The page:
Not because of too much in my head, or too little, but this feeling overwhelms:
‘why would that interest anyone other than me?’
Such thoughts silence us.
As if some parent or teacher plays an old-tape in our ear:
‘why would anyone care about that?’
or ‘who do you think you are?’
Words may have been different, but we’ve all heard those sentiments in childhood, through life.
Long-overdue get together with MK yesterday. We share initials, issues and history. We’ve also had life-altering experiences and changes recently. Two guys, two sandwiches – validation.
What we say/what rolls in our head DOES matter, does resonate, does some good …
Helping someone out, or letting them help us.
Sounds easy, doesn’t it?
Easy to talk about, or write about, when that involves someone else.
Or when it describes us doing the helping, helping someone else.
But that open-armed, open-minded, welcoming of help, asking for help, admitting to needing, wanting and accepting help – that’s another matter, right?
No matter how successful, confident or secure we feel – these moments of weakness, moments of uncertainty, moments when our backbone and our confidence run for cover … we are not alone.
We are among a community of friends and strangers – each dealing with everyone of those, every day. Every week. Every Saturday morning.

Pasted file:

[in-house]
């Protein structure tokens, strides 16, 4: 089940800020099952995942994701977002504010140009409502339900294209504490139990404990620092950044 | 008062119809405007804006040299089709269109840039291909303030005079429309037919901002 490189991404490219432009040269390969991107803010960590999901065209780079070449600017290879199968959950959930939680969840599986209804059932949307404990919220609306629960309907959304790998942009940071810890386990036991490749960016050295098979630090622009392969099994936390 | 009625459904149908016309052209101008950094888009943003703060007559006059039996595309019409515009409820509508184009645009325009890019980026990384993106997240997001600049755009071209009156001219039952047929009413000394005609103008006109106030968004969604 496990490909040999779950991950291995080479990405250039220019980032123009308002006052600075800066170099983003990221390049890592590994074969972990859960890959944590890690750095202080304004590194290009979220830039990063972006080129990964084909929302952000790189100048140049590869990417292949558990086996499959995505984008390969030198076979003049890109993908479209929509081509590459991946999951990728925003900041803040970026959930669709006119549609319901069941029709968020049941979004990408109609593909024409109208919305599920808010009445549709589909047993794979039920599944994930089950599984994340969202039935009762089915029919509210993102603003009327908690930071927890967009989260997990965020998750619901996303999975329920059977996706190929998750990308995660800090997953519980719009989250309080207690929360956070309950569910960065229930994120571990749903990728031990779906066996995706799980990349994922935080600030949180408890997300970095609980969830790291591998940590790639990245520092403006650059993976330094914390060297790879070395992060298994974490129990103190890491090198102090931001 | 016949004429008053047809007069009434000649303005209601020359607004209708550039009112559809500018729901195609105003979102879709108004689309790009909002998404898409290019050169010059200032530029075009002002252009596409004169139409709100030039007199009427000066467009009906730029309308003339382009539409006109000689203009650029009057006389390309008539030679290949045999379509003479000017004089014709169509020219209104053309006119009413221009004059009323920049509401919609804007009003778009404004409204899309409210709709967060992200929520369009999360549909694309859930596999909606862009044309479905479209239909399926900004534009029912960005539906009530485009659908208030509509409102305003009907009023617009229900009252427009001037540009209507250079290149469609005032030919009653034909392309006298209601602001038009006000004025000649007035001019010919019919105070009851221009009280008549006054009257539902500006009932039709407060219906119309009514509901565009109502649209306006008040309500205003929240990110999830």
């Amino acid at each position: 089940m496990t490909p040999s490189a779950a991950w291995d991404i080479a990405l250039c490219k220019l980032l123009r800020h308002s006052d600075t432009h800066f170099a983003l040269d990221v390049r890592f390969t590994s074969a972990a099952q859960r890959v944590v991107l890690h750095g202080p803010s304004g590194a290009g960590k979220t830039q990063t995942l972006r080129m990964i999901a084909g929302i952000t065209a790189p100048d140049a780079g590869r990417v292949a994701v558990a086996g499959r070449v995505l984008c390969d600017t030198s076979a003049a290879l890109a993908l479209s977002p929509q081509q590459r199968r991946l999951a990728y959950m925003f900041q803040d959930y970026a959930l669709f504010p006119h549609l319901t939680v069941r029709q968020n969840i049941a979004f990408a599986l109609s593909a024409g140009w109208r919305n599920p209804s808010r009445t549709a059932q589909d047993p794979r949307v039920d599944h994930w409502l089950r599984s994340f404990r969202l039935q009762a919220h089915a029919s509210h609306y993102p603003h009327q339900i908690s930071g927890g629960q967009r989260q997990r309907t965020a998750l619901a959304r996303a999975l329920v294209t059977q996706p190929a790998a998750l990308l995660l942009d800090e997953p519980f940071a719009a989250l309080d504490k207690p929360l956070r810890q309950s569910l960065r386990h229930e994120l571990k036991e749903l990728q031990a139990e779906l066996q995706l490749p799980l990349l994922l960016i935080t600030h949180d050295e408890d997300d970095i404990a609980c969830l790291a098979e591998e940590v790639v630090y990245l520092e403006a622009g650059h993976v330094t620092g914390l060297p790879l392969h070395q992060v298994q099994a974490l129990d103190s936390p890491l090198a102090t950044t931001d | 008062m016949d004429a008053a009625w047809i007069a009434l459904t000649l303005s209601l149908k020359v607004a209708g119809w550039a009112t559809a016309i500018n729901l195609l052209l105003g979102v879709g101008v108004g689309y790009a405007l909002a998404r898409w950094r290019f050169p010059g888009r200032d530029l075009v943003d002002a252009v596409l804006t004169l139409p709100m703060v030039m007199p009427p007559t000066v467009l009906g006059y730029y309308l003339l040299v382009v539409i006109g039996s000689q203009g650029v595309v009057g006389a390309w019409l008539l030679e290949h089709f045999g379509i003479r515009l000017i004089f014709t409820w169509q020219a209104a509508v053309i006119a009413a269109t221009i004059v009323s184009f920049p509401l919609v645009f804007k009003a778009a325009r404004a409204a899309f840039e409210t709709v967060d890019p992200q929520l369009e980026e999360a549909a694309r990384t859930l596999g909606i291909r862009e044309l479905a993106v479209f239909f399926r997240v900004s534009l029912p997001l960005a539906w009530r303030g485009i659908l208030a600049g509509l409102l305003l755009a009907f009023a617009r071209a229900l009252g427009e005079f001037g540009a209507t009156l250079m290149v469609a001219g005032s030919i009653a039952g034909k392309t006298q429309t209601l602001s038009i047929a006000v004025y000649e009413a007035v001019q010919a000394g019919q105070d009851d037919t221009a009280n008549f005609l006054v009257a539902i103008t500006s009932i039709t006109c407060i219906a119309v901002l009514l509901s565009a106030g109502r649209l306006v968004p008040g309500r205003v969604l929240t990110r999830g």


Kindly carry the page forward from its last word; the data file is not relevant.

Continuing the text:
Not constant, yet constantly present.
Imagine how you feel, or someone else feels, to have constant steadying forces called friend to count on, sometimes lean on, to ask for help – someone who gives freely when you need, whether you asked or not, whether you looked like you needed it or not.
Because we all need it.
All the time, every day in every way.
If someone asks you, ‘could you be there for me when I need a steadying force?’, what would you say?
Of course you would agree.
If you asked someone, anyone, that same question – what would they say?
column written/ published from Calgary
morning walk: 1C / 33F, overcast, dark, calm … and dry/chilly, Gusta sluggish and my back hurts but other than that … a very pleasant walk, leaves crunching under every step a perfect pre-dawn autumn walk
Great seeing you Mark and long overdue for a catch up. Agree with you whole-heartedly with the note on John Furlong and Craig Kielburger. Coincidence or not, their presentations were like a warm big hug, knowing that there is good, goals to strive for, and strength to be found in challenging times! Cheers, RA, Calgary, AB
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